The World Health Organization (WHO) Director General, Dr Tedros Adhanom Ghebreyesus has arrived in Uganda and met with the Minister of Health and partners to discuss ways of strengthening Ebola response.
Dr Tedros arrived in Uganda Sunday evening for an official visit. He made a stopover in Uganda while on his way from the Democratic Republic of Congo (DRC) where he visited the Ebola hotspots, Butembo and Katwa. This is his third visit to Uganda since the Ebola outbreak was declared in August 2018 in DRC.
In Uganda, he was received by the Minister of Health, Dr. Jane Ruth Aceng and her technical teams, Rosa Malango the UN Resident Representative, Dr Yonas Tegyn the WHO Country Representative for Uganda and Dr Lisa Nelson, the Director CDC Uganda, yesterday at Protea Hotel in Entebbe.
He will meet officials in Uganda who are involved in the interventions against Ebola, to discuss the different aspects of the response.
Minister Aceng informed Dr Tedro that Uganda has been able to mobilize USD 18.4 million to train health workers in the high-risk districts, beef up logistics and set up isolation facilities.
She as well said Uganda convened the Ebola Accountability Forum- a forum which enabled all partners to share their different interventions.
However, she noted that the challenge is that Uganda now has to again mobilize resources for the response phase.
She appreciated the WHO for the support with the Ebola vaccines during the preparedness phase, where over 4,200 frontline health workers and other workers were vaccinated in Uganda.
“During this response phase, we have received a total of 3400 doses of the vaccine. A donation of 400 doses from the DRC as a quick initial measure to kick start vaccination of contacts, frontline health workers and other workers who were not vaccinated, and an additional 3,000 doses sent in by WHO”.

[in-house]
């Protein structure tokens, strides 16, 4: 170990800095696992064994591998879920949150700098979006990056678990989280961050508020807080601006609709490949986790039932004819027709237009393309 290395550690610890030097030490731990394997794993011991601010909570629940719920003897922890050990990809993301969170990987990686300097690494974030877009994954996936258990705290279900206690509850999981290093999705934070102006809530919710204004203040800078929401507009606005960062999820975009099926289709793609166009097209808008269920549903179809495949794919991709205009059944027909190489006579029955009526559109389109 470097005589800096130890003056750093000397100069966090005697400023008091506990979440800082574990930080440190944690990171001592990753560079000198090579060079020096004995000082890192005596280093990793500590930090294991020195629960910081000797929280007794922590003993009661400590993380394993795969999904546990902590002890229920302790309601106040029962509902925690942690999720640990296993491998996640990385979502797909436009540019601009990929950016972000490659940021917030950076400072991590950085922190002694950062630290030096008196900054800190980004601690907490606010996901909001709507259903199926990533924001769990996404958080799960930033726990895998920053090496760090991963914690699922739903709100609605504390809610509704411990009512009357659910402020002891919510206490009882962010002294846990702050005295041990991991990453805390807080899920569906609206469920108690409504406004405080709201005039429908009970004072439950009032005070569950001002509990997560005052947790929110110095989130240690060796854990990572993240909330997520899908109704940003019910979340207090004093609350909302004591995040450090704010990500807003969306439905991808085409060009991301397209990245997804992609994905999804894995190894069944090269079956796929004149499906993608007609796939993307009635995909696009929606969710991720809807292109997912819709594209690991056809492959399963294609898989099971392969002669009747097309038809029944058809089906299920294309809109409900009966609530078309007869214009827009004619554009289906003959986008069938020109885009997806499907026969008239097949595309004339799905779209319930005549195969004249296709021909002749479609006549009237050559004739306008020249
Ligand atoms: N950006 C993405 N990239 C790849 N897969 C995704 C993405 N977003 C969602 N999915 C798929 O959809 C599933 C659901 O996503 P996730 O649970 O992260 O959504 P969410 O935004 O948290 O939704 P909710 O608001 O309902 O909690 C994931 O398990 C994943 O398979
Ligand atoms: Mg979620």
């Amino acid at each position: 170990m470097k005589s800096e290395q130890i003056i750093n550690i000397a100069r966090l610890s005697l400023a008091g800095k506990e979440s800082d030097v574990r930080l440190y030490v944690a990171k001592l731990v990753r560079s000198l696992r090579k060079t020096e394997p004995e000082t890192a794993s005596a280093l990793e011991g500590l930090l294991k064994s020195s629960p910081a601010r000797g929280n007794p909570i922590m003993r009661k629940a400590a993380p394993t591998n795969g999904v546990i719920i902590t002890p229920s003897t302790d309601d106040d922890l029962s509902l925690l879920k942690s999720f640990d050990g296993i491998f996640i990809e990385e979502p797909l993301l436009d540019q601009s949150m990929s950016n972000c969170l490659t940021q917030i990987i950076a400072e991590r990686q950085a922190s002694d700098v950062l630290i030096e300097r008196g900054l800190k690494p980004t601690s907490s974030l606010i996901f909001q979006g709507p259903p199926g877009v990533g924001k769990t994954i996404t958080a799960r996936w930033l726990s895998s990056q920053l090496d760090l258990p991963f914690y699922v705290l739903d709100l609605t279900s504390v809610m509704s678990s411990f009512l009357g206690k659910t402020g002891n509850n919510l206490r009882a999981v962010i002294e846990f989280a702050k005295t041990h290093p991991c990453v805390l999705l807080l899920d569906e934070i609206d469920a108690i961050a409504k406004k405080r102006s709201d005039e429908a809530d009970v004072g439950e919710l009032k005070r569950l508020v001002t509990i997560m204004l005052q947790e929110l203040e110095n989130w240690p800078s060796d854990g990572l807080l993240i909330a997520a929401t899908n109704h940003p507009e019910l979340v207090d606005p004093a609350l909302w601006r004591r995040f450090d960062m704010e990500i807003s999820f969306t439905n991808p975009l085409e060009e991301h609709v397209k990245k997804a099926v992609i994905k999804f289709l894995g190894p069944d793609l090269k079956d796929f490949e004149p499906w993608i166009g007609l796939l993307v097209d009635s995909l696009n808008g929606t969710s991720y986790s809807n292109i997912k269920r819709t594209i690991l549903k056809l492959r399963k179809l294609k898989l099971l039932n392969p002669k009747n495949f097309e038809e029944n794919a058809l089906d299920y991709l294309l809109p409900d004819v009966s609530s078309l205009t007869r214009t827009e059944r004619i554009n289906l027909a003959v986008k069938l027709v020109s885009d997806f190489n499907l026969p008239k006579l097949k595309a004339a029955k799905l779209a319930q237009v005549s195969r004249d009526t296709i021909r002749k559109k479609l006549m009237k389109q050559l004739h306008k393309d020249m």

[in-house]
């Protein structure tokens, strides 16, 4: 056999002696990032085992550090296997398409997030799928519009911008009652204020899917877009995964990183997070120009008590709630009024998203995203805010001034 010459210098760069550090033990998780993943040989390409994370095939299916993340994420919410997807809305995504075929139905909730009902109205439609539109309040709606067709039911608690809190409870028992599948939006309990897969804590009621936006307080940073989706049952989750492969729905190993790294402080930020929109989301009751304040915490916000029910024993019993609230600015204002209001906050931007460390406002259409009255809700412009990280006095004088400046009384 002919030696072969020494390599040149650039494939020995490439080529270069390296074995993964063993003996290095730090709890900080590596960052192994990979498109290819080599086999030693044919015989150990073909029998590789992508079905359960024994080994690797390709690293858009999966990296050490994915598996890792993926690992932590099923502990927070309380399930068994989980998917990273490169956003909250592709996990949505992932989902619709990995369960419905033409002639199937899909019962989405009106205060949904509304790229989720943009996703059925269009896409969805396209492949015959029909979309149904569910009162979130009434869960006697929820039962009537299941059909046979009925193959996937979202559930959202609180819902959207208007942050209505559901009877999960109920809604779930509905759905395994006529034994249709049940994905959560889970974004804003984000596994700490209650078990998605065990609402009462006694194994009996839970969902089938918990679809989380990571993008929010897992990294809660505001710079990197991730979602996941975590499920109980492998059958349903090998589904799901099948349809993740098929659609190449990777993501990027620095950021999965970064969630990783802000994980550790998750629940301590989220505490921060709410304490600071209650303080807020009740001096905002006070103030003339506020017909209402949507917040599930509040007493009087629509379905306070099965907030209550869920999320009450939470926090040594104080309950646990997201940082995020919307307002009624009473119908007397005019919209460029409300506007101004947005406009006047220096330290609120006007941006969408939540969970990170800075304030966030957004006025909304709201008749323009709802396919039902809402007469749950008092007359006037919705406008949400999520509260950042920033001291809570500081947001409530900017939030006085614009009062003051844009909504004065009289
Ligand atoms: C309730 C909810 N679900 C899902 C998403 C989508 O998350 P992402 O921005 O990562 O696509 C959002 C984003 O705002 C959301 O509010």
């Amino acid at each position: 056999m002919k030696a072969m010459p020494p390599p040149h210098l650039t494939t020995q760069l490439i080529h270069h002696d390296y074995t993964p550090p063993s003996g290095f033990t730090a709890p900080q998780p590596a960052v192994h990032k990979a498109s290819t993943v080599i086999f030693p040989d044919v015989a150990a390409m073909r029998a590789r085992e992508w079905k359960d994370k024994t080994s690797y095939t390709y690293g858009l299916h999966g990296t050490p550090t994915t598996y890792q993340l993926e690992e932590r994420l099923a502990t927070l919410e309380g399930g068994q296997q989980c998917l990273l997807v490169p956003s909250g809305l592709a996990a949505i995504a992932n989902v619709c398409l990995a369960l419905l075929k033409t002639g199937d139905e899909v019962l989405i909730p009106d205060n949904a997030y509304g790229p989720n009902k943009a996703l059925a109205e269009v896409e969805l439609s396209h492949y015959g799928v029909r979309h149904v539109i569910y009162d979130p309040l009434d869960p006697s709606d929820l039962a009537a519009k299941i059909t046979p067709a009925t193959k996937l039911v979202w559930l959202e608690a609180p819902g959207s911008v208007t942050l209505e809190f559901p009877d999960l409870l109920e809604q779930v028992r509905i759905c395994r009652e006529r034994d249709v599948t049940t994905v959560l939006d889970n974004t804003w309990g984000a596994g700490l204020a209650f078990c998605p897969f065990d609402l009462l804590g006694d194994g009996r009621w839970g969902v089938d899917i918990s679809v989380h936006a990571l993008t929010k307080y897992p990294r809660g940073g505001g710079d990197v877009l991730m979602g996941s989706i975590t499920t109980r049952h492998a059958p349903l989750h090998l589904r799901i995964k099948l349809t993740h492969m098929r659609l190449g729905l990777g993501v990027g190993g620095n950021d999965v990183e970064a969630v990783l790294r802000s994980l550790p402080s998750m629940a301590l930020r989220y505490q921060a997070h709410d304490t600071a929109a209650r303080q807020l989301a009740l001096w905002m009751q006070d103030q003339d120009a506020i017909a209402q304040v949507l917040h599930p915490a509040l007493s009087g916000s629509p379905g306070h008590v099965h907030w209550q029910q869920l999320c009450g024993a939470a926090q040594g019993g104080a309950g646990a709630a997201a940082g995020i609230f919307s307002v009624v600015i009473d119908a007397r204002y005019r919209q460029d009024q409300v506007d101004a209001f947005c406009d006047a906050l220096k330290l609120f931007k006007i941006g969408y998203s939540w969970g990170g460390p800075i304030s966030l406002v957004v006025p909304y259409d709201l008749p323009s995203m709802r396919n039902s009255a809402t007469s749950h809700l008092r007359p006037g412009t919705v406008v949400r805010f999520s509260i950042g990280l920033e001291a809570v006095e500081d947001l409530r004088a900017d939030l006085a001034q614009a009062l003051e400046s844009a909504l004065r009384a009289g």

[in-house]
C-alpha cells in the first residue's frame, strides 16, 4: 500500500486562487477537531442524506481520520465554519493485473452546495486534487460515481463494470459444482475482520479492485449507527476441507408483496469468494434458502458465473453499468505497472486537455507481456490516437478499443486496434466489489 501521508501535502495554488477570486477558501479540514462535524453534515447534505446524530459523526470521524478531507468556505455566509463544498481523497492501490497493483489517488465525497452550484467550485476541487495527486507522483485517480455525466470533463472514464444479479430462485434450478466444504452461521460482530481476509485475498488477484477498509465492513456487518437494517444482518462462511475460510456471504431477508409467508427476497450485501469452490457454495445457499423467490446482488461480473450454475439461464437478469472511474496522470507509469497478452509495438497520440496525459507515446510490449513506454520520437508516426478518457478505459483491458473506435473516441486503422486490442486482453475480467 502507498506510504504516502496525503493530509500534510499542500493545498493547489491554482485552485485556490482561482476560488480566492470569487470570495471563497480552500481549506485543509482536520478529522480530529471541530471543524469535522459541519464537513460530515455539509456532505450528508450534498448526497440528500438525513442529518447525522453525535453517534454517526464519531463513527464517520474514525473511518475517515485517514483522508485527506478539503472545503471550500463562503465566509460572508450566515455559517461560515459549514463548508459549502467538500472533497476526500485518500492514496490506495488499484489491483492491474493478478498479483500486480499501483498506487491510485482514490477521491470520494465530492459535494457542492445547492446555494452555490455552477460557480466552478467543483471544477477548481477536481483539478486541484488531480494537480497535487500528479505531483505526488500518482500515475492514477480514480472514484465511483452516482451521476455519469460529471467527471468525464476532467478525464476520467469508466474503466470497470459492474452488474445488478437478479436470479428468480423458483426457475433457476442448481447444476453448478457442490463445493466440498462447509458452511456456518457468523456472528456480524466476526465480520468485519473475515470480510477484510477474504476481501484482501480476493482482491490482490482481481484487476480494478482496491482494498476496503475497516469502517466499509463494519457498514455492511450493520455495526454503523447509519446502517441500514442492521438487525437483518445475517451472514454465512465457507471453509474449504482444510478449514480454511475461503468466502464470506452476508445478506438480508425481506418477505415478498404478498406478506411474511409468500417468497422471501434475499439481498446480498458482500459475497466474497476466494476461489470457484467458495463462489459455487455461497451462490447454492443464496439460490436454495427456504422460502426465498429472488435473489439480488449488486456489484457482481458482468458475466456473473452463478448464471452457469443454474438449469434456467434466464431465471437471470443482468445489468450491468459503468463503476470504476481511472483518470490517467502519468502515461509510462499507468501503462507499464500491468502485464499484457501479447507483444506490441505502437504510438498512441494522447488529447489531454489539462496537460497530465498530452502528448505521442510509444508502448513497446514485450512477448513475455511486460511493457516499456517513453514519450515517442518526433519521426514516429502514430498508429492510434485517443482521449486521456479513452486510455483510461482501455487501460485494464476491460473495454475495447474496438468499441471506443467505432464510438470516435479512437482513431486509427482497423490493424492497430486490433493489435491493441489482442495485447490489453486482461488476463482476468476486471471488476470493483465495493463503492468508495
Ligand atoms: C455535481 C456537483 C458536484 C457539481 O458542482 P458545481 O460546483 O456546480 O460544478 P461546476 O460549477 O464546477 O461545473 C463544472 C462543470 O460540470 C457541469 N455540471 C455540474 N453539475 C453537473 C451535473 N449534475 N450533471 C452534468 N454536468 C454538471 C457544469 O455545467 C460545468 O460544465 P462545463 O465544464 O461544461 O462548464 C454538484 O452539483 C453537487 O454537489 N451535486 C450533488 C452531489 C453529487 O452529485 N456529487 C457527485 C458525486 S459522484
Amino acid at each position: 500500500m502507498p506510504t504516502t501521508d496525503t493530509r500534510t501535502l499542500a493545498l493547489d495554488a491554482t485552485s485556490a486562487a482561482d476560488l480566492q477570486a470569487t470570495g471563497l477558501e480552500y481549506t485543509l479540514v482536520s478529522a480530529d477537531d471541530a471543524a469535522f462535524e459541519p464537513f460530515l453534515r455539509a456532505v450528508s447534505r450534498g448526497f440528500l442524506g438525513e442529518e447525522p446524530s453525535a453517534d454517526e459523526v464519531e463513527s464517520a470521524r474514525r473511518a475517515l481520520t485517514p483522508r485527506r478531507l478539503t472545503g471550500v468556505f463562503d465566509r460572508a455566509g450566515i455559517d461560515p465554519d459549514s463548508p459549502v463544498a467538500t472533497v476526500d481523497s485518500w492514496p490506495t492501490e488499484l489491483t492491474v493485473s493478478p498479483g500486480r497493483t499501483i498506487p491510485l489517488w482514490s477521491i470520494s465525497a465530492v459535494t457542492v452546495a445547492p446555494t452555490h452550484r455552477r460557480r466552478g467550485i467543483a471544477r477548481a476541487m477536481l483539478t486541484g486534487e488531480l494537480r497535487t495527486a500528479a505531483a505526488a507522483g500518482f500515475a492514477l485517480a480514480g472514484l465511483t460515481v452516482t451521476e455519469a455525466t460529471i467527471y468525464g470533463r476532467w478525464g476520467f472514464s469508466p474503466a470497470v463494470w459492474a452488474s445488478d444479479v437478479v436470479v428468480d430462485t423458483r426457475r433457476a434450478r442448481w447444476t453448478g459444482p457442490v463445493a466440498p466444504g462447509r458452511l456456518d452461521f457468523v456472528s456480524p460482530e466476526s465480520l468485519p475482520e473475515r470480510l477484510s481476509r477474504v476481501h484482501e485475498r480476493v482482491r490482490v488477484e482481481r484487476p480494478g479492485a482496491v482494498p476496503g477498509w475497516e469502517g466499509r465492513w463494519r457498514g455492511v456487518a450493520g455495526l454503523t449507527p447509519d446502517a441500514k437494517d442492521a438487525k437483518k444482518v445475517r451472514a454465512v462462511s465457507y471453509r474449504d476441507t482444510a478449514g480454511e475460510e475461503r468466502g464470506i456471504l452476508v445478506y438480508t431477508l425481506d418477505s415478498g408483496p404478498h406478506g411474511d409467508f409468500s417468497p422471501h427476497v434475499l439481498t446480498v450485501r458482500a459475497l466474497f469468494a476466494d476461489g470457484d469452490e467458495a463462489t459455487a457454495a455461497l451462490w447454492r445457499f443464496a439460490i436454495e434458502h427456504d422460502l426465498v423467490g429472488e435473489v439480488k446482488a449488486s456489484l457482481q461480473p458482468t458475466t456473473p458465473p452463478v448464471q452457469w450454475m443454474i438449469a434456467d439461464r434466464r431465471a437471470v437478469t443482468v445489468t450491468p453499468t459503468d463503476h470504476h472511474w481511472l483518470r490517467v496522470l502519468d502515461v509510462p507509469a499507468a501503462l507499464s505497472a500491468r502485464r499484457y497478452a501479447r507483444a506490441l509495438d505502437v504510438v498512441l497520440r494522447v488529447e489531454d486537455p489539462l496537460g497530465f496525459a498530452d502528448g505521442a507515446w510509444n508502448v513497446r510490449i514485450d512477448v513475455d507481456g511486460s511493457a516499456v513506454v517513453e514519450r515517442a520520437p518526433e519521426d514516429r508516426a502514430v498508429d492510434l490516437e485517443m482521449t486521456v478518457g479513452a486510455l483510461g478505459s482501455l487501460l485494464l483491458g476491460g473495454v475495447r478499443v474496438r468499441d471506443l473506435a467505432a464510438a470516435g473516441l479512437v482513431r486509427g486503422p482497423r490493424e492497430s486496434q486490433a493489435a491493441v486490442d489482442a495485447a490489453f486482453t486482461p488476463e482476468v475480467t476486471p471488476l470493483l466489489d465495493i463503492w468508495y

“All these arrived very timely and vaccinations commenced last Saturday, 15th June 2019 where over 20 contacts were vaccinated. Today, we expected to vaccinate over 70 people and the process will continue.”
Dr Tedro pledged his support to ensure that this outbreak is contained.
“From our side, I would like to pledge that we will continue mobilizing global and regional support to control this outbreak as soon as possible. It is not clean until the outbreak in DRC is finished,” he said.
He commented on the seemingly declining trends in Butembo and Katwa. He said, “There appears to be a decline in Butembo and Katwa areas. However, in my discussions with my colleagues, we agreed to be very careful with optimism but very cautious optimism because the Ebola situation in DRC has been very unpredictable with up and down trends.
He further said that Mabalako where the Ebola outbreak was first confirmed in August 2018 has once again become a hot bed of new infections. “Mabalako is now the hottest place where cases actually came from to Uganda” Dr Tedros noted.
He also revealed that in December 2018, WHO requested MERCK to produce more doses of the ‘Ebola-rVSV’ vaccine, to continue supporting the outbreak.
Since his last visit, Dr Tedros has been reviewing the progress made in the DRC Ebola response since his last visit. He has met with political, business, religious and traditional leaders. An all-society approach and an emphasis on community engagement is essential to defeat Ebola.
He is today, Monday, scheduled to meet with President Yoweri Museveni to further discuss Uganda’s response to the Ebola outbreak.
The UN resident Coordinator, Rosa Malango appreciated the political commitment of Government in responding to emergencies.
“I have discussed with Dr. Yonas, and agreed to meet on Monday 17th June 2019, to once again analyze the gaps and identify where support is needed in terms of financial resources” she said.
Dr Tedro’s visit to Uganda comes days after WHO for the third time declined to declare the Ebola outbreak in the DR Congo a public health emergency, even with the death toll now in thousands.
On Friday, the Emergency Committee meeting in Geneva under the International Health Regulations (IHR) (2005) regarding Ebola virus disease in DRC, resolved that “the outbreak is a health emergency in DRC and the region but does not meet all the three criteria for a PHEIC under the IHR”.
WHO says the risk of the disease spreading beyond the region remains low and declaring an emergency could have backfired.
In its recommendations, the Committee appealed to at-risk countries to improve their preparedness for detecting and managing exported cases, as Uganda has done.
It was also recommended that Cross-border screening in DRC continues and its quality improved and sustained.
“All priority countries should put in place approvals for investigational medicines and vaccines as an immediate priority for preparedness”.
“The Committee is deeply disappointed that WHO and the affected countries have not received the funding and resources needed for this outbreak”.
WHO appealed to the international community to step up funding and support strengthening of preparedness and response in DRC and neighbouring countries.